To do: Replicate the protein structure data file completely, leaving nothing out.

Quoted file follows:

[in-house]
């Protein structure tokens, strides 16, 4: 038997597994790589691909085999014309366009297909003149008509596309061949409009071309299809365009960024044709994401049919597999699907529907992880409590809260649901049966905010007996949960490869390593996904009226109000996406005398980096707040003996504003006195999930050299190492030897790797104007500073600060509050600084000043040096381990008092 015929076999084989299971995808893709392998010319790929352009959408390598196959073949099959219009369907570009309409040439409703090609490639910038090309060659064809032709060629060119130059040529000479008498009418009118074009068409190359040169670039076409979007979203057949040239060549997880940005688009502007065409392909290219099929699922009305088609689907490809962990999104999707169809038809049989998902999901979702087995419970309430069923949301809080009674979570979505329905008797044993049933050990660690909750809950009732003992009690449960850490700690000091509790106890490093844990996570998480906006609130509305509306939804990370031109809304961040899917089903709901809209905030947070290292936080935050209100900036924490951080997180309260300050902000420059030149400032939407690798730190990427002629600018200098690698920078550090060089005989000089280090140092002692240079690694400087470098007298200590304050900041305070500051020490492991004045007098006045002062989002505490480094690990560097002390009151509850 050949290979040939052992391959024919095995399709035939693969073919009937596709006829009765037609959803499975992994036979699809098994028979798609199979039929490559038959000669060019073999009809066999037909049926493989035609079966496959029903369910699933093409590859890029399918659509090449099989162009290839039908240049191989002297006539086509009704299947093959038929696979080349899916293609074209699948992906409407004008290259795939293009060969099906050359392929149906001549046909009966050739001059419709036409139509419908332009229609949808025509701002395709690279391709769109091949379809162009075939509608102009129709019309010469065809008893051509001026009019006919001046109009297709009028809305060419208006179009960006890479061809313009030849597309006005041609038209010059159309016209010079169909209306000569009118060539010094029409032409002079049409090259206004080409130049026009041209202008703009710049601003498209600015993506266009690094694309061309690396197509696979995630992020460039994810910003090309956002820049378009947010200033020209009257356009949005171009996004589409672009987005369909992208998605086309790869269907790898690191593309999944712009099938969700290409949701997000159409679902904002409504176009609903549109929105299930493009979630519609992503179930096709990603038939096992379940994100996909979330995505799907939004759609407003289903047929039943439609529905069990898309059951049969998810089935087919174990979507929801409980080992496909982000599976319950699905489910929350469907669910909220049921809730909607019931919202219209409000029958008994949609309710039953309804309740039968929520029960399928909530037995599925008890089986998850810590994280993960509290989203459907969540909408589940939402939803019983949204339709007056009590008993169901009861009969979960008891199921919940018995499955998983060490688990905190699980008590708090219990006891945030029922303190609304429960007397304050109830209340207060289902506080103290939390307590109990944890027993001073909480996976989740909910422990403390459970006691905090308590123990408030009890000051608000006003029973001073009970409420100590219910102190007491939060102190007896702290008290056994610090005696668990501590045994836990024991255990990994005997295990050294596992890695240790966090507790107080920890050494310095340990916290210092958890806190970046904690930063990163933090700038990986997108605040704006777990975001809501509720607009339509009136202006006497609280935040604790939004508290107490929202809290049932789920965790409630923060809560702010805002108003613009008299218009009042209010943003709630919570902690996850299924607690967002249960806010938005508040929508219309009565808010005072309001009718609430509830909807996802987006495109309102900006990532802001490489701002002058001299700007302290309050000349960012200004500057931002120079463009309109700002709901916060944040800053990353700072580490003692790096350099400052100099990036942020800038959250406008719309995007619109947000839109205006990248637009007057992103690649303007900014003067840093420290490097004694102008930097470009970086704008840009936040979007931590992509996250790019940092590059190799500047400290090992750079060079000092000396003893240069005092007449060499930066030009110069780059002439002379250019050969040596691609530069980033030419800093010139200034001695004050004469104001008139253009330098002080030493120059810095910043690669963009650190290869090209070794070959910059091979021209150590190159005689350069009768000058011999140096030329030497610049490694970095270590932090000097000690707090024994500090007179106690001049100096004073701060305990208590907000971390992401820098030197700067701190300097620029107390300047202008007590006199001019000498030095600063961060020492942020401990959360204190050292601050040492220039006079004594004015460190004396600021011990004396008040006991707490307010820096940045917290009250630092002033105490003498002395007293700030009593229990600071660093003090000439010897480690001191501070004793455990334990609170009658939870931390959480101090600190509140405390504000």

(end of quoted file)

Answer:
[in-house]
């Protein structure tokens, strides 16, 4: 038997597994790589691909085999014309366009297909003149008509596309061949409009071309299809365009960024044709994401049919597999699907529907992880409590809260649901049966905010007996949960490869390593996904009226109000996406005398980096707040003996504003006195999930050299190492030897790797104007500073600060509050600084000043040096381990008092 015929076999084989299971995808893709392998010319790929352009959408390598196959073949099959219009369907570009309409040439409703090609490639910038090309060659064809032709060629060119130059040529000479008498009418009118074009068409190359040169670039076409979007979203057949040239060549997880940005688009502007065409392909290219099929699922009305088609689907490809962990999104999707169809038809049989998902999901979702087995419970309430069923949301809080009674979570979505329905008797044993049933050990660690909750809950009732003992009690449960850490700690000091509790106890490093844990996570998480906006609130509305509306939804990370031109809304961040899917089903709901809209905030947070290292936080935050209100900036924490951080997180309260300050902000420059030149400032939407690798730190990427002629600018200098690698920078550090060089005989000089280090140092002692240079690694400087470098007298200590304050900041305070500051020490492991004045007098006045002062989002505490480094690990560097002390009151509850 050949290979040939052992391959024919095995399709035939693969073919009937596709006829009765037609959803499975992994036979699809098994028979798609199979039929490559038959000669060019073999009809066999037909049926493989035609079966496959029903369910699933093409590859890029399918659509090449099989162009290839039908240049191989002297006539086509009704299947093959038929696979080349899916293609074209699948992906409407004008290259795939293009060969099906050359392929149906001549046909009966050739001059419709036409139509419908332009229609949808025509701002395709690279391709769109091949379809162009075939509608102009129709019309010469065809008893051509001026009019006919001046109009297709009028809305060419208006179009960006890479061809313009030849597309006005041609038209010059159309016209010079169909209306000569009118060539010094029409032409002079049409090259206004080409130049026009041209202008703009710049601003498209600015993506266009690094694309061309690396197509696979995630992020460039994810910003090309956002820049378009947010200033020209009257356009949005171009996004589409672009987005369909992208998605086309790869269907790898690191593309999944712009099938969700290409949701997000159409679902904002409504176009609903549109929105299930493009979630519609992503179930096709990603038939096992379940994100996909979330995505799907939004759609407003289903047929039943439609529905069990898309059951049969998810089935087919174990979507929801409980080992496909982000599976319950699905489910929350469907669910909220049921809730909607019931919202219209409000029958008994949609309710039953309804309740039968929520029960399928909530037995599925008890089986998850810590994280993960509290989203459907969540909408589940939402939803019983949204339709007056009590008993169901009861009969979960008891199921919940018995499955998983060490688990905190699980008590708090219990006891945030029922303190609304429960007397304050109830209340207060289902506080103290939390307590109990944890027993001073909480996976989740909910422990403390459970006691905090308590123990408030009890000051608000006003029973001073009970409420100590219910102190007491939060102190007896702290008290056994610090005696668990501590045994836990024991255990990994005997295990050294596992890695240790966090507790107080920890050494310095340990916290210092958890806190970046904690930063990163933090700038990986997108605040704006777990975001809501509720607009339509009136202006006497609280935040604790939004508290107490929202809290049932789920965790409630923060809560702010805002108003613009008299218009009042209010943003709630919570902690996850299924607690967002249960806010938005508040929508219309009565808010005072309001009718609430509830909807996802987006495109309102900006990532802001490489701002002058001299700007302290309050000349960012200004500057931002120079463009309109700002709901916060944040800053990353700072580490003692790096350099400052100099990036942020800038959250406008719309995007619109947000839109205006990248637009007057992103690649303007900014003067840093420290490097004694102008930097470009970086704008840009936040979007931590992509996250790019940092590059190799500047400290090992750079060079000092000396003893240069005092007449060499930066030009110069780059002439002379250019050969040596691609530069980033030419800093010139200034001695004050004469104001008139253009330098002080030493120059810095910043690669963009650190290869090209070794070959910059091979021209150590190159005689350069009768000058011999140096030329030497610049490694970095270590932090000097000690707090024994500090007179106690001049100096004073701060305990208590907000971390992401820098030197700067701190300097620029107390300047202008007590006199001019000498030095600063961060020492942020401990959360204190050292601050040492220039006079004594004015460190004396600021011990004396008040006991707490307010820096940045917290009250630092002033105490003498002395007293700030009593229990600071660093003090000439010897480690001191501070004793455990334990609170009658939870931390959480101090600190509140405390504000």